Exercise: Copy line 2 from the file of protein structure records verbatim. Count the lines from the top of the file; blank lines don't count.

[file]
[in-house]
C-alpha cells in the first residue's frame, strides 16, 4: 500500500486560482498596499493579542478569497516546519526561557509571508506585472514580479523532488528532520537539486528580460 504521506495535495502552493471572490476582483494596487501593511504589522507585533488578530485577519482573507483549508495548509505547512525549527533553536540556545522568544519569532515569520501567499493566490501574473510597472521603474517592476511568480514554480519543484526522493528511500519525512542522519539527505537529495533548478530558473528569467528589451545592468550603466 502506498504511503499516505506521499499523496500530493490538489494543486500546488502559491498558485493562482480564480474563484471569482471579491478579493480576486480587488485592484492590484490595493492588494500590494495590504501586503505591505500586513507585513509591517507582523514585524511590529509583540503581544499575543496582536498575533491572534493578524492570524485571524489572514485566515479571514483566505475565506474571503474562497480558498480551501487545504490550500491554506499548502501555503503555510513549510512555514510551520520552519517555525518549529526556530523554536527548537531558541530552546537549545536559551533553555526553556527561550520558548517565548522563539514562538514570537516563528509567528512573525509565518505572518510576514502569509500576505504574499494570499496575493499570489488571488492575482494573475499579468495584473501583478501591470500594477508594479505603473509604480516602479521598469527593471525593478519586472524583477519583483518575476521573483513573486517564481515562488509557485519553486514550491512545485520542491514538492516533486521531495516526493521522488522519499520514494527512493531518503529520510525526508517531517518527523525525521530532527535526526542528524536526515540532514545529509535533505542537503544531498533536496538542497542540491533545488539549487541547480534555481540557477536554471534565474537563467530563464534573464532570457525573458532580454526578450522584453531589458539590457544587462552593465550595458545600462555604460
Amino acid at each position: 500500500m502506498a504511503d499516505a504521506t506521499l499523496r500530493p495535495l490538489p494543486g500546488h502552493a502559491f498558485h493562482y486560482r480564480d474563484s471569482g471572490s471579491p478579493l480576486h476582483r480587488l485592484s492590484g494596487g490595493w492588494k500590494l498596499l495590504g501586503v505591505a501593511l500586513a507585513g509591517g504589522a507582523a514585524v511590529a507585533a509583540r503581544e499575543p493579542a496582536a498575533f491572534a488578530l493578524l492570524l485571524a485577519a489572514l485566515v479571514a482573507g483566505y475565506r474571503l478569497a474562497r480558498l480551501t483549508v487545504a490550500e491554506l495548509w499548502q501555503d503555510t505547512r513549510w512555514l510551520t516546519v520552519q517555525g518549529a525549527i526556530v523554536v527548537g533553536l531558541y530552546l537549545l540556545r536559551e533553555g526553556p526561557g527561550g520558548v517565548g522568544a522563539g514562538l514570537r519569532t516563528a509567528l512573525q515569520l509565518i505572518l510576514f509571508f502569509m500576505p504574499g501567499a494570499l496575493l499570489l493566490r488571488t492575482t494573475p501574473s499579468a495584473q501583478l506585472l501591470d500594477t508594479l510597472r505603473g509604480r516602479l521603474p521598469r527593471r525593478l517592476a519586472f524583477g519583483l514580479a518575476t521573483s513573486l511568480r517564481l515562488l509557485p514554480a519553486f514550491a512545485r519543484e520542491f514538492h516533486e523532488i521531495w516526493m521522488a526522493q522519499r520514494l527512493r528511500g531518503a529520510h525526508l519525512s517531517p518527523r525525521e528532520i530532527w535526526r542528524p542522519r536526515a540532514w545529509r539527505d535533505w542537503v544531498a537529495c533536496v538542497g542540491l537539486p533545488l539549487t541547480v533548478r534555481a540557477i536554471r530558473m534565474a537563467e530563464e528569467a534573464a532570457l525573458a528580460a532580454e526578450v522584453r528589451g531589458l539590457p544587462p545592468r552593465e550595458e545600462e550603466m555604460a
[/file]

C-alpha cells in the first residue's frame, strides 16, 4: 500500500486560482498596499493579542478569497516546519526561557509571508506585472514580479523532488528532520537539486528580460 504521506495535495502552493471572490476582483494596487501593511504589522507585533488578530485577519482573507483549508495548509505547512525549527533553536540556545522568544519569532515569520501567499493566490501574473510597472521603474517592476511568480514554480519543484526522493528511500519525512542522519539527505537529495533548478530558473528569467528589451545592468550603466 502506498504511503499516505506521499499523496500530493490538489494543486500546488502559491498558485493562482480564480474563484471569482471579491478579493480576486480587488485592484492590484490595493492588494500590494495590504501586503505591505500586513507585513509591517507582523514585524511590529509583540503581544499575543496582536498575533491572534493578524492570524485571524489572514485566515479571514483566505475565506474571503474562497480558498480551501487545504490550500491554506499548502501555503503555510513549510512555514510551520520552519517555525518549529526556530523554536527548537531558541530552546537549545536559551533553555526553556527561550520558548517565548522563539514562538514570537516563528509567528512573525509565518505572518510576514502569509500576505504574499494570499496575493499570489488571488492575482494573475499579468495584473501583478501591470500594477508594479505603473509604480516602479521598469527593471525593478519586472524583477519583483518575476521573483513573486517564481515562488509557485519553486514550491512545485520542491514538492516533486521531495516526493521522488522519499520514494527512493531518503529520510525526508517531517518527523525525521530532527535526526542528524536526515540532514545529509535533505542537503544531498533536496538542497542540491533545488539549487541547480534555481540557477536554471534565474537563467530563464534573464532570457525573458532580454526578450522584453531589458539590457544587462552593465550595458545600462555604460